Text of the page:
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Iran's nuclear ambitions overshadow Muslim summit


BALI, Indonesia (AP) - The standoff over Iran's nuclear ambitions overshadowed trade talks opening on Bali Saturday between leaders of Muslim-majority countries, with snipers on rooftops, anti-terror squads patrolling the resort and security posts on the beach.

Iranian President Mahmoud Ahmadinejad met with his Indonesian counterpart Susilo Bambang Yudhoyono and Pakistan's Prime Minister Shaukat Aziz to discuss ways to boost economic and political cooperation, alleviate poverty, restructure debt and develop alternative energy sources.

Heads of state from Nigeria, Turkey and Malaysia and government ministers from Egypt and Bangladesh also took part in the daylong Developing Eight summit on Indonesia's tropical Bali island, which has been hit in recent years by a series of al-Qaida-linked terrorist attacks.

Though Iran's nuclear crisis was not officially on the agenda, Ahmadinejad sought support from his Islamic brothers on the sidelines. He says his country's nuclear program was only aimed at generating energy, but Washington believes the real purpose is to build weapons.

Malaysian Foreign Minister Syed Hamid Albar said after holding a hastily arranged meeting with the Iranian leader that he supported a diplomatic solution to the crisis.

"Dialogue is the best way," he told reporters before slipping back into the main conference room. "We should not create another crisis."

Fears that Iran was trying to build nuclear warheads were aggravated Friday, when diplomats said UN inspectors may have found traces of highly enriched weapons-grade uranium on equipment from an Iranian research centre linked to the military.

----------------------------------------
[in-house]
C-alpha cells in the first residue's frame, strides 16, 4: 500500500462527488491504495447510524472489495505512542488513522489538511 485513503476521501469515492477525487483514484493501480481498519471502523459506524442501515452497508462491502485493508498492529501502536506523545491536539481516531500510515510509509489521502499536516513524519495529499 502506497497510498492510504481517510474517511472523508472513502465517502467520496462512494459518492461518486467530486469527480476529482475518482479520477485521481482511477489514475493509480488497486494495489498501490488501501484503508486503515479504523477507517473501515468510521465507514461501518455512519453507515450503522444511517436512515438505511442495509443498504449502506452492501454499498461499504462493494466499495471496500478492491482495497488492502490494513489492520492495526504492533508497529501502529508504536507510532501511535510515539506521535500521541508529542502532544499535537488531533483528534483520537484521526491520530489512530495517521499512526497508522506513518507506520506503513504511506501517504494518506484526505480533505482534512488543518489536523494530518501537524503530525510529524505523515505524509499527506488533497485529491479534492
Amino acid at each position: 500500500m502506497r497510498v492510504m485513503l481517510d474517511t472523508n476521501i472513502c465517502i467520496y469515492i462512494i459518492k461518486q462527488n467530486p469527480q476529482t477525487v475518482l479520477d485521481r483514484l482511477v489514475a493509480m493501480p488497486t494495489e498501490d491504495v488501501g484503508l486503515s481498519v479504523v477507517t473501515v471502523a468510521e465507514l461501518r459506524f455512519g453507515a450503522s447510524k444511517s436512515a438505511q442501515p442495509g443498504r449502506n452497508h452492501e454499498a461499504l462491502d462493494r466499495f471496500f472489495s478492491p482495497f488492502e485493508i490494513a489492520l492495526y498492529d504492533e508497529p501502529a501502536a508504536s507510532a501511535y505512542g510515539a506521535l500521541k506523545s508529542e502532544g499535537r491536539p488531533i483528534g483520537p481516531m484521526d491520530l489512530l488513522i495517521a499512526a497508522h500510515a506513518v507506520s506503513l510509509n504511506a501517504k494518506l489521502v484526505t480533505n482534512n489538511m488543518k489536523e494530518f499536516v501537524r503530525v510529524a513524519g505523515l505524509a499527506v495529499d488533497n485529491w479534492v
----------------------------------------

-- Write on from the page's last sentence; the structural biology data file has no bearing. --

The diplomats, who demanded anonymity in exchange for divulging the confidential information, cautioned that they were still awaiting confirmation from other laboratory tests.

Ahmadinejad vowed to continue to fight the West for the right to develop new technologies, saying this every country's right and in the interests of the D-8, which represent 14 per cent of the world's population.

The meeting on Bali occurred eight months after suicide bombers walked into three crowded restaurants, killing 20 people. The deadly strike blamed on the Jemaah Islamiyah terror network, followed twin nightclub bombings in 2002 that killed 202 mostly foreign tourists.

Security was tight, with snipers stationed on rooftops and the top floor of the five-star beach-side hotel that was hosting the meeting. Bags were X-rayed, anti-terror police dressed in black patrolled the grounds, and makeshift military posts were stationed along the beach.

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